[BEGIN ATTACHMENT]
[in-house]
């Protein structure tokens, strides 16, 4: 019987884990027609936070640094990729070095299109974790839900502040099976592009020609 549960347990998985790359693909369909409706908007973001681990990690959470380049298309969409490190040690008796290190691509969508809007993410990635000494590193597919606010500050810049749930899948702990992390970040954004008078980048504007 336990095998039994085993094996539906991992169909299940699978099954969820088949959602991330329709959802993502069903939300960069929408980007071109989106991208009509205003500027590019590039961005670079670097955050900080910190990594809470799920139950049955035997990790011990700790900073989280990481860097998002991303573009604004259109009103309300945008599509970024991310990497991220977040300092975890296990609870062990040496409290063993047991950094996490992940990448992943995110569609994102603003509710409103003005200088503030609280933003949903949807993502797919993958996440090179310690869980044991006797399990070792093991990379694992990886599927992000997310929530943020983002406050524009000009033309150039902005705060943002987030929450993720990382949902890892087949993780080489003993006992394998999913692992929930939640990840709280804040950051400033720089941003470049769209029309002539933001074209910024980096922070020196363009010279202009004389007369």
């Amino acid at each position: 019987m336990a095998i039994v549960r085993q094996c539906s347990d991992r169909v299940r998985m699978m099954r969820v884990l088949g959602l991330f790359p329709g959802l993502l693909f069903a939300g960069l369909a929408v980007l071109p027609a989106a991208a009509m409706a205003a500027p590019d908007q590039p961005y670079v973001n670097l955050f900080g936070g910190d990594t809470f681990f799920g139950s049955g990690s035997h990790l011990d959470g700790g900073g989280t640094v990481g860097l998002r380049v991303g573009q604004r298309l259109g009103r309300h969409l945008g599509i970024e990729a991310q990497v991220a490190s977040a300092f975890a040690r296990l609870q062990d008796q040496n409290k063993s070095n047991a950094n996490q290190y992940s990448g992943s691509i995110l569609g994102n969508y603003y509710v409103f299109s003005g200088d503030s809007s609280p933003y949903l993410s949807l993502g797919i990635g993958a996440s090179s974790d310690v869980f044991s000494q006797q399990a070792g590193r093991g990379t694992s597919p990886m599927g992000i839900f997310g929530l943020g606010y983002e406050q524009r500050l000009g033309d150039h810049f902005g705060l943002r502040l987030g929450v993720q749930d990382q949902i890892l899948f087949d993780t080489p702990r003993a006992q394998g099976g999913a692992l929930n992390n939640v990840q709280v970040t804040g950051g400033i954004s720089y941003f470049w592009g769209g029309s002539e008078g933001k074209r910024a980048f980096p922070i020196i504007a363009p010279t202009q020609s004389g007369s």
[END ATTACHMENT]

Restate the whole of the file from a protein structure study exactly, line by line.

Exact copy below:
[in-house]
């Protein structure tokens, strides 16, 4: 019987884990027609936070640094990729070095299109974790839900502040099976592009020609 549960347990998985790359693909369909409706908007973001681990990690959470380049298309969409490190040690008796290190691509969508809007993410990635000494590193597919606010500050810049749930899948702990992390970040954004008078980048504007 336990095998039994085993094996539906991992169909299940699978099954969820088949959602991330329709959802993502069903939300960069929408980007071109989106991208009509205003500027590019590039961005670079670097955050900080910190990594809470799920139950049955035997990790011990700790900073989280990481860097998002991303573009604004259109009103309300945008599509970024991310990497991220977040300092975890296990609870062990040496409290063993047991950094996490992940990448992943995110569609994102603003509710409103003005200088503030609280933003949903949807993502797919993958996440090179310690869980044991006797399990070792093991990379694992990886599927992000997310929530943020983002406050524009000009033309150039902005705060943002987030929450993720990382949902890892087949993780080489003993006992394998999913692992929930939640990840709280804040950051400033720089941003470049769209029309002539933001074209910024980096922070020196363009010279202009004389007369």
């Amino acid at each position: 019987m336990a095998i039994v549960r085993q094996c539906s347990d991992r169909v299940r998985m699978m099954r969820v884990l088949g959602l991330f790359p329709g959802l993502l693909f069903a939300g960069l369909a929408v980007l071109p027609a989106a991208a009509m409706a205003a500027p590019d908007q590039p961005y670079v973001n670097l955050f900080g936070g910190d990594t809470f681990f799920g139950s049955g990690s035997h990790l011990d959470g700790g900073g989280t640094v990481g860097l998002r380049v991303g573009q604004r298309l259109g009103r309300h969409l945008g599509i970024e990729a991310q990497v991220a490190s977040a300092f975890a040690r296990l609870q062990d008796q040496n409290k063993s070095n047991a950094n996490q290190y992940s990448g992943s691509i995110l569609g994102n969508y603003y509710v409103f299109s003005g200088d503030s809007s609280p933003y949903l993410s949807l993502g797919i990635g993958a996440s090179s974790d310690v869980f044991s000494q006797q399990a070792g590193r093991g990379t694992s597919p990886m599927g992000i839900f997310g929530l943020g606010y983002e406050q524009r500050l000009g033309d150039h810049f902005g705060l943002r502040l987030g929450v993720q749930d990382q949902i890892l899948f087949d993780t080489p702990r003993a006992q394998g099976g999913a692992l929930n992390n939640v990840q709280v970040t804040g950051g400033i954004s720089y941003f470049w592009g769209g029309s002539e008078g933001k074209r910024a980048f980096p922070i020196i504007a363009p010279t202009q020609s004389g007369s």